The US Coast Guard purchased 25 Grumman J4F-1 aircraft, a light amphibian utility transport, for search and rescue duty at a cost of for $75,526 each. They were purchased in two batches beginning in 1941 and the initial order consisted of eight aircraft, purchased under contract TCG-33459, with the first aircraft delivered from Grumman on 7 July 1941. These aircraft were given USCG service numbers V197 through V204. The following year the second batch, consisting of 17 aircraft, was acquired under contract TCG-34026. The first J4F from this batch was delivered to the Coast Guard on 25 February 1942 and the final was delivered on 29 June 1942. These aircraft were given the service numbers V205 through V221. Powered by 2 Ranger L-440-2 in-line engines with Sensenich wooden fixed pitch propellers, they performed well on missions of all kinds. Most unusual was the ASW version carrying two depth charges on bomb racks under the wings.
    Postwar operations
    After the war, Grumman redesigned the aircraft to make it more suitable for civilian operations. A new hull improved its water handling, and six seats were installed. A total of 76 of the new G-44A were built by Grumman, the last being delivered on January 13, 1949. Another 41 were produced under licence by the Societe de Construction Aero-Navale (SCAN) in La Rochelle, France as the SCAN-30. Most of these ended up in the United States.

    McKinnon Enterprises at Sandy, Oregon converted over 70 Widgeons to "Super Widgeons." The conversion features replacing the engines with 270 hp (201 kW) Avco Lycoming GO-480-B1D flat-six piston engines, and various other modifications, including modern avionics, three-bladed propellers, larger windows, improved soundproofing, emergency exits, and increased Maximum Takeoff Weight. Retractable wingtip floats are optional.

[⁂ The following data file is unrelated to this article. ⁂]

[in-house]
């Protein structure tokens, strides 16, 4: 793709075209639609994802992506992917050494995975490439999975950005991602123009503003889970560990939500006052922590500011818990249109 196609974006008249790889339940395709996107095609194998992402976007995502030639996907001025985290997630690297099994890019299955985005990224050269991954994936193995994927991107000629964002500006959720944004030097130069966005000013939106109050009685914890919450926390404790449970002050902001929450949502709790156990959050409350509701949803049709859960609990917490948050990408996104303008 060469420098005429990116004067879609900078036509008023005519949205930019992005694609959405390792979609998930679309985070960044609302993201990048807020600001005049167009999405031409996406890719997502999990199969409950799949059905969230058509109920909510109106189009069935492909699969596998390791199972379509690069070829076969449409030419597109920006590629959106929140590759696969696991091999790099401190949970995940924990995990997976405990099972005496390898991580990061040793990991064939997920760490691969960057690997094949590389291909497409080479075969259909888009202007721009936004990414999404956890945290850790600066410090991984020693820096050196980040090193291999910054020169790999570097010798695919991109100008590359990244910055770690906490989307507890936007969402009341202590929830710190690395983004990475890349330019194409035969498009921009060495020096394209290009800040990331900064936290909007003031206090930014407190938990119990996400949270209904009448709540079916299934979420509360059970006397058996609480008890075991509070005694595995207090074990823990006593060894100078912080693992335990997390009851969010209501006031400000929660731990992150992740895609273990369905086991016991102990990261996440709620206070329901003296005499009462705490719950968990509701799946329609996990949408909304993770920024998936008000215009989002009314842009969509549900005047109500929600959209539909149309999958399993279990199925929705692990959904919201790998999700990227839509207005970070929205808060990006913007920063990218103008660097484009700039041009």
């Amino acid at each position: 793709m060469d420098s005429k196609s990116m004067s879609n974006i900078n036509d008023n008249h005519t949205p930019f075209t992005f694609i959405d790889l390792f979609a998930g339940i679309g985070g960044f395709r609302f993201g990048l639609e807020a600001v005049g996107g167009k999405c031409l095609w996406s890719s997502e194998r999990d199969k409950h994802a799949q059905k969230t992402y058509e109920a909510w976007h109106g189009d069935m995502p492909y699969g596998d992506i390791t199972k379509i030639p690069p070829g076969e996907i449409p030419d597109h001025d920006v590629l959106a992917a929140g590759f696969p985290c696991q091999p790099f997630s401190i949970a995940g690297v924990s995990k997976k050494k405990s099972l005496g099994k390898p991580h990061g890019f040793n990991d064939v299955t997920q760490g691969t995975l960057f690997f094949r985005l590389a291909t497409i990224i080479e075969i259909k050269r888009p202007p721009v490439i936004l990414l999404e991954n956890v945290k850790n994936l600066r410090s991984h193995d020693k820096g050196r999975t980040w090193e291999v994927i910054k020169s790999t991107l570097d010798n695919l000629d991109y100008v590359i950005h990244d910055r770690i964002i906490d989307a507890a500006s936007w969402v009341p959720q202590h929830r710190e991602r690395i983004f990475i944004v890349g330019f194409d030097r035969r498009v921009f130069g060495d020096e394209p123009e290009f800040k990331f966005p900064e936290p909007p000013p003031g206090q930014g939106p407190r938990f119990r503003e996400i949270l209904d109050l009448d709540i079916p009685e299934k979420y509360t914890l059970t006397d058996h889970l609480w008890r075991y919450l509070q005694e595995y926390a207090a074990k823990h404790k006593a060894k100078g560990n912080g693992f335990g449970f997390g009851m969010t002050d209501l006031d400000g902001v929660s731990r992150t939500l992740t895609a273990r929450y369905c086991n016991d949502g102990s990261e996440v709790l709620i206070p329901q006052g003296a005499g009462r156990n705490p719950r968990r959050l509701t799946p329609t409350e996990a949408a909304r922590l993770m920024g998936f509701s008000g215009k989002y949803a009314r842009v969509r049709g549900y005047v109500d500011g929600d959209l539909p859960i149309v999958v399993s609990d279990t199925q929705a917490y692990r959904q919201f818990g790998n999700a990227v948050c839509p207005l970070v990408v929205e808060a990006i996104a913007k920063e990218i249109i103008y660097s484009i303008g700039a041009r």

Specifications (G-44)

    Crew: 1
    Capacity: 4 passengers (as utility aircraft)
    Length: 31 ft 1 in (9.47 m)
    Wingspan: 40 ft 0 in (12.19 m)
    Height: 11 ft 5 in (3.48 m)
    Wing area: 245 sq ft (22.8 m2)
    Empty weight: 3,240 lb (1,470 kg)
    Gross weight: 4,525 lb (2,053 kg)
    Powerplant: 2 ? Ranger L-440-5 air-cooled inverted six-cylinder inline engine, 200 hp (150 kW) each


    Maximum speed: 153 mph (246 km/h; 133 kn)
    Cruise speed: 138 mph (120 kn; 222 km/h)
    Range: 920 mi (799 nmi; 1,481 km)
    Service ceiling: 14,600 ft (4,450 m)
    Rate of climb: 700 ft/min (3.6 m/s)


    Bombs: 1 ? 200 lb (90 kg) depth bomb in anti-submarine role




    "It feels like a little sports car; you almost wear the airplane."
    "It's a nice personal-size airplane."
    "It's the only way you can get around Alaska."
    "Its a Grumman Iron Works airplane."
    - John Schwamm, who has owned four Widgeons.

    "If I had to vote for the best-looking amphibian ever built,
    the Grumman Widgeon would win hands down."
    - Rowan Baylis


Moderator(s): Boelcke, Buhli, cheruskerarmin, Cpt_Farrel, Duggy, Graf, Gumpy, Hayate, HBPencil, HEERDT, Jarink, Jaypack44, Juri_JS, kristorf, mapal, MarcoPegase44, monguse, PatCartier, PIPS, RAF_Loke, Rudi_Jaeger, Tailhook, Tomi_099, US_Grant